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The battle over free speech on the Internet has been uphill for those who are victimized by the US government and professional trolls.

The entertainment industry, namely the RIAA and MPAA have been at the frontlines, claiming copyright infringement as they have employed Internet providers as spies to look for potential violators.

As cited by the Electronic Frontier Foundation, SOPA and PIPA came together to create the Cyber Intelligence Sharing and Protection Act (CISPA) which "effectively creates a 'cybersecurity' exemption to all existing laws".

This big brother legislation would have given the power to the corporations to allege copyright infringement which would empower them to spy on users online activity, personal data, ISPs, search engines, social networks, text messages, phone calls, emails and all other digital correspondence.

CISPA inspired protests across the nation while over 3 million corporations in the domestic US supported the bill.

Just last month, the Department of Homeland Security was central in the taking of domain names for websites without due process or explanation - simply using the blanket claim of copyright infringement.

US Attorney General Eric Holder and Secretary of Homeland Security Janet Napolitano received correspondence from several members of the House of Representatives who were in protest of the domain name seizures, citing that the copyright claims were questionable and that the websites were clearly being censored for alternative reasons.

The letter stated that:
Our concern centers on your Department's methods, and the process given, when seizing the domain names of websites whose actions and content are presumed to be lawful, protected speech.
Fraudulent claims of copyright infringement are rampant across the Internet. During the Hugo Awards, the Ustream video of the show was censored by a digital restriction management (DRM) robot that shut down the broadcast of the Hugo Awards due to "copyright infringement" of material displayed during the show. The DRM robot was "incorrectly programmed" to interpret the show as a violation of copyright and disrupted the broadcast.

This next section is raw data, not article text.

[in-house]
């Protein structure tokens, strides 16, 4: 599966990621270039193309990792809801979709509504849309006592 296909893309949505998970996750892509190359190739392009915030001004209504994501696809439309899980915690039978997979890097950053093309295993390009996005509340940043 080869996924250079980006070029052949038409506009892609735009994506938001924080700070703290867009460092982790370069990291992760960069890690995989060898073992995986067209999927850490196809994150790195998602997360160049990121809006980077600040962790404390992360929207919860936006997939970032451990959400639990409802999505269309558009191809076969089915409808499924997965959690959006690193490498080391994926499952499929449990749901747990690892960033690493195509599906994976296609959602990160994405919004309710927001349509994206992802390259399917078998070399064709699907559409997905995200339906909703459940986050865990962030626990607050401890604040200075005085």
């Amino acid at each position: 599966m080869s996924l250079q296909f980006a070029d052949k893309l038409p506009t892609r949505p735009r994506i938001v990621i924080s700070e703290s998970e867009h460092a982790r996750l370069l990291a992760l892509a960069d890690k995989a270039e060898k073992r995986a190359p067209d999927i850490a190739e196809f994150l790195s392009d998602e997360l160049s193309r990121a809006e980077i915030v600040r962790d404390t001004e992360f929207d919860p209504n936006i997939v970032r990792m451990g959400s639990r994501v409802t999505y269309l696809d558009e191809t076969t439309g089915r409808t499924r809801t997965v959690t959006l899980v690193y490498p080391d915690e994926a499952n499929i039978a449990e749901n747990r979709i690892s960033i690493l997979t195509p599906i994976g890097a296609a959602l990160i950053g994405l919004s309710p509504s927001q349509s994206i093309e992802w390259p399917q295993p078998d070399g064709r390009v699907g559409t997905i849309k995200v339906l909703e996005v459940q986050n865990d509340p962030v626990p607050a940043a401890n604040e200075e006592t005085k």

The DRM robot was the creation of Vobile, a content identification platform that "uses patented VDNA technology for fast, accurate and scalable identification, tracking and management of digital content trans-media (video, audio, image) and trans-platform (smartphone, tablet, PC, smartTV)."

VDNA is "unique signature or fingerprint" technology that can be computed for audio-visual content "without altering the source content."

Vobile can perform more invasive acts than simply censoring Internet content. The application will:
  • Prevent syndication of material by verifying compliance of distributors.
  • Evaluate media consumption and user behavior.
  • Preform real-time data mining and intelligence gathering.
  • Facilitate correspondence with third-party service providers with media streaming.
  • Surveillance of cloud-based communication determined by content analysis, viewing behaviors and social recommendations.
The Digital Millennium Copyright Act of 1998 (DMCA) was the combination of two "1996 World Intellectual Property Organization (WIPO) treaties: the WIPO Copyright Treaty and the WIPO Performances and Phonograms Treaty."

The DMCA has had "unintended consequences" that have been taken advantage of by professional trolls on the Internet who are using the legislation to take material off the Internet that they do not want in the free flow of information.

Some hosting providers will accept a fraudulent DMCA notice of takedown for copyright infringement and force the website owner to remove content without proof of claim. These fake DMCA notices of takedown documents are created by the professional troll who is intending to remove information with prejudice. Templates for these fake notices can be found on the Web.

However, the US patent and copyright office have actual federal forms that are legal and binding. Copyright trolls do not file legitimate claims and choose to falsify federal documents because their claims (in most instances) do not hold up in court. They are allegations without proof of claim because there is no legitimate claim to be made. Intellectual property and copyright laws are abused quite regularly by professional trolls who make wild accusations without substantial claim or proof.

When the professional trolls want to attack for copyright infringement, they may combine defamatory comments across the Internet with a fraudulent DMCA notice of takedown, to discredit a source of information that they feel threatened by.

The EFF have reported on copyright trolls who experiment with claiming copyright infringement to "extract settlements from individuals." These trolls "try to grow businesses out of suing Internet users."

Professional trolls litter the court system with frivolous lawsuits based on wild accusations of copyright infringement in order to wear down the victim, as well as hoping to squeeze monetary restitution for fraudulent claims. The members of the alternative media as well as readers need to be aware of these individuals who are cloaked in truth yet rife with disinformation. Their intention is to cut off the free flow of information on the Internet for their own selfish gains, and stifle voices that are exposing truth.